Virtual reality is designed to produce the illusion of being in a real place where there is motion and a changing view of a three-dimensional world with which one can interact, from the book 'From Talking Drums to the Internet: An encyclopedia of Communications Technology', written by Robert Gardner and Dennis Shortelle (ABC-Clio, 1997). Sasol Coal and Fifth Dimension Technologies have developed a cost-effective training simulator utilizing interactive Virtual Reality technology. Continuous-miner operations have been synthesized into a virtual environment. This technology is incorporated into two networked personal computer (PCs) and software. Through the software, a virtual image of an underground production section is projected in two forms: into a head-mounted display (HMD) helmet worn by the trainee; and onto a wall-mounted screen for general viewing. The operator stands adjacent to the instructor and dons the HDM helmet to view and hear computer-generated mining events in simulated three-dimensional form. The instructor can program any series of possible mining events based on the typical use of a continuous-miner into a scenario. With a hand-held control panel linked to the PC, the operator can control the virtual continuous-miner and perform virtual mining, complete with virtual sound, dust generation and other signs of movement. The virtual reality continuous-miner training simulator (VR-CMTS) utilizes a volumetric pixel (Voxel) technique to generate images of mining: cutting from the face: transferring coal to a shuttle car; and advancing into the newly mined void to repeat the cycle. A trainee typically starts with presimulation, through which the basic terminology and controls of the continuous-miner are work through a user specific mining scenario. Through a proficiency database, the operator and instructor can monitor operator performance and implement corrective measures. 2 refs., 1 fig.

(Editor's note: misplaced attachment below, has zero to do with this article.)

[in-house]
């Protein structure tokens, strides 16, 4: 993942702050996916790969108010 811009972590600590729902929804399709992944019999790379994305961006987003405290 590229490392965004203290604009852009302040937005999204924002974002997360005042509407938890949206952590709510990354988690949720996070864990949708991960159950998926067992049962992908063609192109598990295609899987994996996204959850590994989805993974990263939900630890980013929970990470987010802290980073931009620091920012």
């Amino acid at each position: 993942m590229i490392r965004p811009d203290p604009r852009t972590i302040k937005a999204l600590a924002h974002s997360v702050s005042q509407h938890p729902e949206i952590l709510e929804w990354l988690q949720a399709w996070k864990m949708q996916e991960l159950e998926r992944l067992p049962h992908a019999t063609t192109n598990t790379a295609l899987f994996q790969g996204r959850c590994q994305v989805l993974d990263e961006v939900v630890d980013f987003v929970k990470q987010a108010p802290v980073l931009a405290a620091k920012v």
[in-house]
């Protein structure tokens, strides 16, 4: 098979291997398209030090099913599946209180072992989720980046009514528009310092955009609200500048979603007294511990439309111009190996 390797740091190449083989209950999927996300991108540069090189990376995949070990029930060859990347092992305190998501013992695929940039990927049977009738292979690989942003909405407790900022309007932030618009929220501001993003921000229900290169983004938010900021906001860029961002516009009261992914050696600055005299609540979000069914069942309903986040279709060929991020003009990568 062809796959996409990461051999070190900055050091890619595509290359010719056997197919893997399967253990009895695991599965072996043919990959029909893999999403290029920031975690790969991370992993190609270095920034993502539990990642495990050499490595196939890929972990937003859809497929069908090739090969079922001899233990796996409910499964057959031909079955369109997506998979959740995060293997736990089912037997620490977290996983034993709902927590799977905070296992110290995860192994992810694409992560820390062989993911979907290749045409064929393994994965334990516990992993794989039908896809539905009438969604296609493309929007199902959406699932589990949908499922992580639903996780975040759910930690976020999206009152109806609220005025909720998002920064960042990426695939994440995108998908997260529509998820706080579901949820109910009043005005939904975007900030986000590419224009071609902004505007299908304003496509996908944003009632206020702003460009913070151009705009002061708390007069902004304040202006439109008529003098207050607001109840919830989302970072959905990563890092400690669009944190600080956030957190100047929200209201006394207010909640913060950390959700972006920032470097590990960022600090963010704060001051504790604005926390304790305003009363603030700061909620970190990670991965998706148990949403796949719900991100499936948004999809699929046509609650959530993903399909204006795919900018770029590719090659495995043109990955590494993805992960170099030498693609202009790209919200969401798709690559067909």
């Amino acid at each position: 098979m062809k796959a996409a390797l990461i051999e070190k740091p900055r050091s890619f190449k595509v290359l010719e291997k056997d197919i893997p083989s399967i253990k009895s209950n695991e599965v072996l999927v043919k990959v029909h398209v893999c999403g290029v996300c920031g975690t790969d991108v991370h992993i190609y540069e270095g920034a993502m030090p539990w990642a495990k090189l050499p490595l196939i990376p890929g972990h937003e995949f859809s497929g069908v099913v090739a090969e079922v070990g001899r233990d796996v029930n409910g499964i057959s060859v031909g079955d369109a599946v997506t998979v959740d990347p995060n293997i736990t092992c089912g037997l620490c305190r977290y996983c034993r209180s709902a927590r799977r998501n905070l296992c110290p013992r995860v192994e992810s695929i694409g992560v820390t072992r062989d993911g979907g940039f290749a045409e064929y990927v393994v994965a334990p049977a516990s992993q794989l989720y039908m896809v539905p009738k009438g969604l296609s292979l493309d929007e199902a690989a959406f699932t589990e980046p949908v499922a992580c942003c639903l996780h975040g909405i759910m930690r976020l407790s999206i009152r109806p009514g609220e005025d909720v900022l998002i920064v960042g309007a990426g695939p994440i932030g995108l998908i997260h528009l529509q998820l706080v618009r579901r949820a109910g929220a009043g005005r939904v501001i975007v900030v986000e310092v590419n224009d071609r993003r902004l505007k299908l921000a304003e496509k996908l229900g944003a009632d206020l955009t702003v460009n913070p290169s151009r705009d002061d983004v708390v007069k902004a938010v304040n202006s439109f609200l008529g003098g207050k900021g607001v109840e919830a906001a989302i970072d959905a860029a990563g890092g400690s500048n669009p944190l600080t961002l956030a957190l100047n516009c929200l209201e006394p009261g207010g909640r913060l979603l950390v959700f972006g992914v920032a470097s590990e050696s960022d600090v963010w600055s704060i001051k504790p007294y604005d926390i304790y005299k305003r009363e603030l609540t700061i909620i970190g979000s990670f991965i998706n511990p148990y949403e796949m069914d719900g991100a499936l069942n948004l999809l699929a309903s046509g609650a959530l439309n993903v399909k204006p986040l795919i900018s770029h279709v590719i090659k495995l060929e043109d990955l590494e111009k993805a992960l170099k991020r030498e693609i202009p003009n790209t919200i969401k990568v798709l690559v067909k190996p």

9. Educational agents for the training of tunnel operators

    NARCIS (Netherlands)

    Buiël, E.F.T.; Lubbers, J.

    2007-01-01

    The tunnel operator monitors and regulates the flow of traffic inside a tunnel, and takes actions in case an incident occurs. TNO has developed a training simulator that enables the operator to train incident situations. We are currently improving the simulator by developing intelligent agents that

  10. Educational agents for the training of tunnel operators

    NARCIS (Netherlands)

    Buiël, E.F.T.; Lubbers, J.

    2007-01-01

    The tunnel operator monitors and regulates the flow of traffic inside a tunnel, and takes actions in case an incident occurs. TNO has developed a training simulator that enables the operator to train incident situations. We are currently improving the simulator by developing intelligent agents that

  11. Simulators predict power plant operation

    Energy Technology Data Exchange (ETDEWEB)

    Peltier, R.

    2002-07-01

    Mix the complexity of a new construction or major retrofit project with today's 'do more with less', a pinch of 'personnel inexperience,' and a dash of 'unintended consequences', and you have got a recipe for insomnia. Advanced simulation tools, however, can help you wring out your design train your operators before the first wire is terminated and just may be get a good night's rest. The article describes several examples of uses of simulation tools. Esscor recently completed a simulation project for a major US utility exploring the potential for furnace/duct implosion that could result from adding higher volumetric flow induced-draft fans and selective catalytic reduction to a 650-MW coal-fired plant. CAF Electronics Inc. provided a full-scope simulator for Alstom's KA24-1 combined-cycle power plant in Paris, France. Computational fluid dynamics (CFD) tools are being used by the Gas Technology Institute to simulate the performance of the next generation of pulverized coal combustors. 5 figs.

  12. 构建经营模拟平台培养企业会计人才%Constructing the Platform for Operation Simulating and Training the Enterprise Accounting Talents

    Institute of Scientific and Technical Information of China (English)

    刘崇欣

    2011-01-01